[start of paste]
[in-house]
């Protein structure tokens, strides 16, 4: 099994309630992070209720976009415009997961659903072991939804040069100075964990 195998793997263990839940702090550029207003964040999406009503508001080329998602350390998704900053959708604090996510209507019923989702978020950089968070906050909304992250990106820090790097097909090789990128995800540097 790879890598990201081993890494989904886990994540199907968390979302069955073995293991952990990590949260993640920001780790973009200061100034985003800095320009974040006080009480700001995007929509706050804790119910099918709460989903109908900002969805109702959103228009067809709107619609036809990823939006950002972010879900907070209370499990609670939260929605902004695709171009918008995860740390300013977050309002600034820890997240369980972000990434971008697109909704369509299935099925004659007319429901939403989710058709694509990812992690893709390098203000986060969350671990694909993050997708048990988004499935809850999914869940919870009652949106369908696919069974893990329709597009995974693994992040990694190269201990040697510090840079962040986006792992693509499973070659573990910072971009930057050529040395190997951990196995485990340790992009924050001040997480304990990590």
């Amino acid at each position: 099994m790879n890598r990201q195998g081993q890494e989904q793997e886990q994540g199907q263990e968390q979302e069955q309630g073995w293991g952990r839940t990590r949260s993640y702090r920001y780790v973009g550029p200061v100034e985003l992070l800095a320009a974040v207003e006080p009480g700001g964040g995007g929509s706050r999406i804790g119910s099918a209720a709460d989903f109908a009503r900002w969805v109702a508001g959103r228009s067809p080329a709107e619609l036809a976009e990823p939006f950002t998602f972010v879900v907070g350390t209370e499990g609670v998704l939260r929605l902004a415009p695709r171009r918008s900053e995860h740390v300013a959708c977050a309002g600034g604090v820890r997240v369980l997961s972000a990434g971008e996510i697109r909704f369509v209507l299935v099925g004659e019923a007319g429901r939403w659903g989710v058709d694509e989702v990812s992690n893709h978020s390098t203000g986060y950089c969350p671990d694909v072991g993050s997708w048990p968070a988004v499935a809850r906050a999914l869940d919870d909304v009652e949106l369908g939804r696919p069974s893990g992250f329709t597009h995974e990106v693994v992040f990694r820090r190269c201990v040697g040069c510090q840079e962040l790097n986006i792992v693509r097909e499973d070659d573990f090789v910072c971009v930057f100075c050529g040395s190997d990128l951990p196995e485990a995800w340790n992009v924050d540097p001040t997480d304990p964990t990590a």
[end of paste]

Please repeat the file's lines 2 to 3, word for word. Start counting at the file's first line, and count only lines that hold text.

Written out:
């Protein structure tokens, strides 16, 4: 099994309630992070209720976009415009997961659903072991939804040069100075964990 195998793997263990839940702090550029207003964040999406009503508001080329998602350390998704900053959708604090996510209507019923989702978020950089968070906050909304992250990106820090790097097909090789990128995800540097 790879890598990201081993890494989904886990994540199907968390979302069955073995293991952990990590949260993640920001780790973009200061100034985003800095320009974040006080009480700001995007929509706050804790119910099918709460989903109908900002969805109702959103228009067809709107619609036809990823939006950002972010879900907070209370499990609670939260929605902004695709171009918008995860740390300013977050309002600034820890997240369980972000990434971008697109909704369509299935099925004659007319429901939403989710058709694509990812992690893709390098203000986060969350671990694909993050997708048990988004499935809850999914869940919870009652949106369908696919069974893990329709597009995974693994992040990694190269201990040697510090840079962040986006792992693509499973070659573990910072971009930057050529040395190997951990196995485990340790992009924050001040997480304990990590």
């Amino acid at each position: 099994m790879n890598r990201q195998g081993q890494e989904q793997e886990q994540g199907q263990e968390q979302e069955q309630g073995w293991g952990r839940t990590r949260s993640y702090r920001y780790v973009g550029p200061v100034e985003l992070l800095a320009a974040v207003e006080p009480g700001g964040g995007g929509s706050r999406i804790g119910s099918a209720a709460d989903f109908a009503r900002w969805v109702a508001g959103r228009s067809p080329a709107e619609l036809a976009e990823p939006f950002t998602f972010v879900v907070g350390t209370e499990g609670v998704l939260r929605l902004a415009p695709r171009r918008s900053e995860h740390v300013a959708c977050a309002g600034g604090v820890r997240v369980l997961s972000a990434g971008e996510i697109r909704f369509v209507l299935v099925g004659e019923a007319g429901r939403w659903g989710v058709d694509e989702v990812s992690n893709h978020s390098t203000g986060y950089c969350p671990d694909v072991g993050s997708w048990p968070a988004v499935a809850r906050a999914l869940d919870d909304v009652e949106l369908g939804r696919p069974s893990g992250f329709t597009h995974e990106v693994v992040f990694r820090r190269c201990v040697g040069c510090q840079e962040l790097n986006i792992v693509r097909e499973d070659d573990f090789v910072c971009v930057f100075c050529g040395s190997d990128l951990p196995e485990a995800w340790n992009v924050d540097p001040t997480d304990p964990t990590a």